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City Commission approves Legacy Park agreement, CARES Act funding for Dekalb cities


City Commission approves Legacy Park agreement, CARES Act funding for Dekalb cities

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Decatur City Hall. Photo by Dean Hesse.


Decatur, GA — Commissioners discussed One Million Trees Atlanta, the operational management agreement for Legacy Park, a face mask ordinance, CARES act funding, and more in their Monday night meeting.

The meeting began with a presentation by Joy Pope, Interim Executive Director of the Decatur Book Festival, on their virtual plans for the festival this September.

A variety of free, online programming on Crowdcast will take place each day throughout the month of September. While the festival usually occurs over Labor Day weekend, Pope said that the month-long programming would take “the shape of the festival.” In the virtual space, events don’t overlap as they do during one weekend, so attendees have the opportunity to explore more events. 

Kay Evanovich, Landscape Infrastructure Coordinator for the City of Decatur, presented a proposal for the City of Decatur to enter into a partnership with Trees Atlanta for the One Million Trees program, which aims to have 10 metro Atlanta cities plant and save a total of one million trees over the course of ten years. The 10 local nonprofits that are involved in the program are Atlanta Audubon Society, The Nature Conservancy, Georgia Conservancy, The Conservation Fund, Atlanta Botanical Garden, WABE, The Trust for Public Land, Park Pride, Trees Atlanta, and West Atlanta Watershed Alliance.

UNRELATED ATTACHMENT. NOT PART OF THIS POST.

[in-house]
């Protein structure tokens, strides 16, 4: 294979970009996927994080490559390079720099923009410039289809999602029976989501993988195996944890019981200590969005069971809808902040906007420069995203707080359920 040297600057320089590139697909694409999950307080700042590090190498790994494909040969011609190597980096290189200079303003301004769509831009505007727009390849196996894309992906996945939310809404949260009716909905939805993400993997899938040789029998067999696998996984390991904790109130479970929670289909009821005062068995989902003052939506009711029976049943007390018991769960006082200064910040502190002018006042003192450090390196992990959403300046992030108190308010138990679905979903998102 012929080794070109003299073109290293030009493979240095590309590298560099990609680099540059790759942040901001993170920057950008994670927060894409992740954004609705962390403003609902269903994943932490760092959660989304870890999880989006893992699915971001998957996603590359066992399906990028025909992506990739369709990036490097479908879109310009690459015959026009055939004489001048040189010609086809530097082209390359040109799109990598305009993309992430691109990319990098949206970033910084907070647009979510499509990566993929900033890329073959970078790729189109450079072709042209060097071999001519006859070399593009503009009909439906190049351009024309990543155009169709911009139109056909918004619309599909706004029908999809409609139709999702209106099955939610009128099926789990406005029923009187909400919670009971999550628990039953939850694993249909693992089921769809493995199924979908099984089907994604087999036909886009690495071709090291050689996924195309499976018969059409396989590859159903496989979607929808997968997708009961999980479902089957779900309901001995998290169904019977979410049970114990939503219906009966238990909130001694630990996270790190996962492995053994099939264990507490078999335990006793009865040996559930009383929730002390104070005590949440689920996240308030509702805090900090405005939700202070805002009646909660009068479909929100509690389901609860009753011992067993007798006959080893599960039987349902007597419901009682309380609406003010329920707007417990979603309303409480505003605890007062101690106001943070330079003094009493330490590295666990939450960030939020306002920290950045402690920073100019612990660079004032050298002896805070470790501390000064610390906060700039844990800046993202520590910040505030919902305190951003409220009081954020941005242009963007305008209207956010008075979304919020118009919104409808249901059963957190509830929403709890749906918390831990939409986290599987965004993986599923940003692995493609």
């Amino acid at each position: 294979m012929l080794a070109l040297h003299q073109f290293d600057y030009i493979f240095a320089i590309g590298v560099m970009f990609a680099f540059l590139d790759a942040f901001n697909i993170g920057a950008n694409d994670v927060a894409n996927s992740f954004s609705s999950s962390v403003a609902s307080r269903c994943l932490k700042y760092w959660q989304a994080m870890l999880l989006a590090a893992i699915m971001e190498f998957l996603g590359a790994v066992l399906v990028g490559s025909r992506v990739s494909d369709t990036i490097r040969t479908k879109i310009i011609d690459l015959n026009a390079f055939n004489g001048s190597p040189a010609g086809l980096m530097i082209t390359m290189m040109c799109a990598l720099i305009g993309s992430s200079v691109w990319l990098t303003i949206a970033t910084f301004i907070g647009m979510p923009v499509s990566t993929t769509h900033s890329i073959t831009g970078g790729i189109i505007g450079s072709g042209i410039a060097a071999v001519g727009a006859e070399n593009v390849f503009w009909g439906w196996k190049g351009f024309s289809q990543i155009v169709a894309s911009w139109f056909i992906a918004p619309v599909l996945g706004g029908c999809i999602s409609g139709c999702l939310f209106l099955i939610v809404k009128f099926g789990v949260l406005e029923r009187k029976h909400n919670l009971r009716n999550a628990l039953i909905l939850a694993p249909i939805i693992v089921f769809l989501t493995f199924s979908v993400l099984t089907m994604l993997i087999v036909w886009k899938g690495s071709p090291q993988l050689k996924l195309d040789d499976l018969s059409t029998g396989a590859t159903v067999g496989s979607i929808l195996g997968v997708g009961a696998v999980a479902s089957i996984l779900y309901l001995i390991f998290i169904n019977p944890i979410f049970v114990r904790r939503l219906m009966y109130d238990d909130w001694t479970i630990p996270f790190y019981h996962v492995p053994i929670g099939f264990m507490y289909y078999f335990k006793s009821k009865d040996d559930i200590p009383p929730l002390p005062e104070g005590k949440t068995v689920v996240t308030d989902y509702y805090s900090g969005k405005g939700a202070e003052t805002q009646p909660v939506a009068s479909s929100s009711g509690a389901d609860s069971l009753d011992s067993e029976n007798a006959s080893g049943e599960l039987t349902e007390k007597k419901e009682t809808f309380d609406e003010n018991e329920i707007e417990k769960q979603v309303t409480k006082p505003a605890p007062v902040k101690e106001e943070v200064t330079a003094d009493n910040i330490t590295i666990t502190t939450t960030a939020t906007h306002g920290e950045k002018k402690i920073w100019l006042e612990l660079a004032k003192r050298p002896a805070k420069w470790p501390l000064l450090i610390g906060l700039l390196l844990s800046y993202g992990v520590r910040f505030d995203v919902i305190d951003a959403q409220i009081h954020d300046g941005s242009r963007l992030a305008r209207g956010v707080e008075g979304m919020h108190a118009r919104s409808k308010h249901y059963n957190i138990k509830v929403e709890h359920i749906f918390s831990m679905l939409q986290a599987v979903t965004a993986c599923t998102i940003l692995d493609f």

During the discussion of the Legacy Park operational management agreement, Commissioner George Dusenbury again raised concerns about the master plan.

“I see the need for a nonprofit to help us manage this property, but I’ve got some fundamental underlying concerns with the direction that we are giving that nonprofit and asking them to manage this property for us,” said Dusenbury. He wasn’t in favor of the repurposing of buildings on the site.

Mayor Patti Garrett said the master plan looks at historical preservation and the sustainability impacts of reusing existing buildings, and that the space would be “community-use.”

Commissioner Lesa Mayer also raised concerns about whether the master plan fits the needs of the community during and after the current pandemic, given that the plan was developed in 2018. 

“It’s my understanding that projects that would move forward to be part of a budget planning process,” said Mayor Garrett. “The Legacy Board would bring forward plans for what comes next.”

Mayor Pro Tem Tony Powers says he recognizes that the planning process will take time and that he doesn’t necessarily expect to “see heavy equipment there during [his] time on the city commission.”

“Maybe there’s a different path 10 or 15 years down the road,” said Powers.

Commissioner Kelly Walsh said she believes the plan is adaptable and that it is respectful to the community that surrounds the park.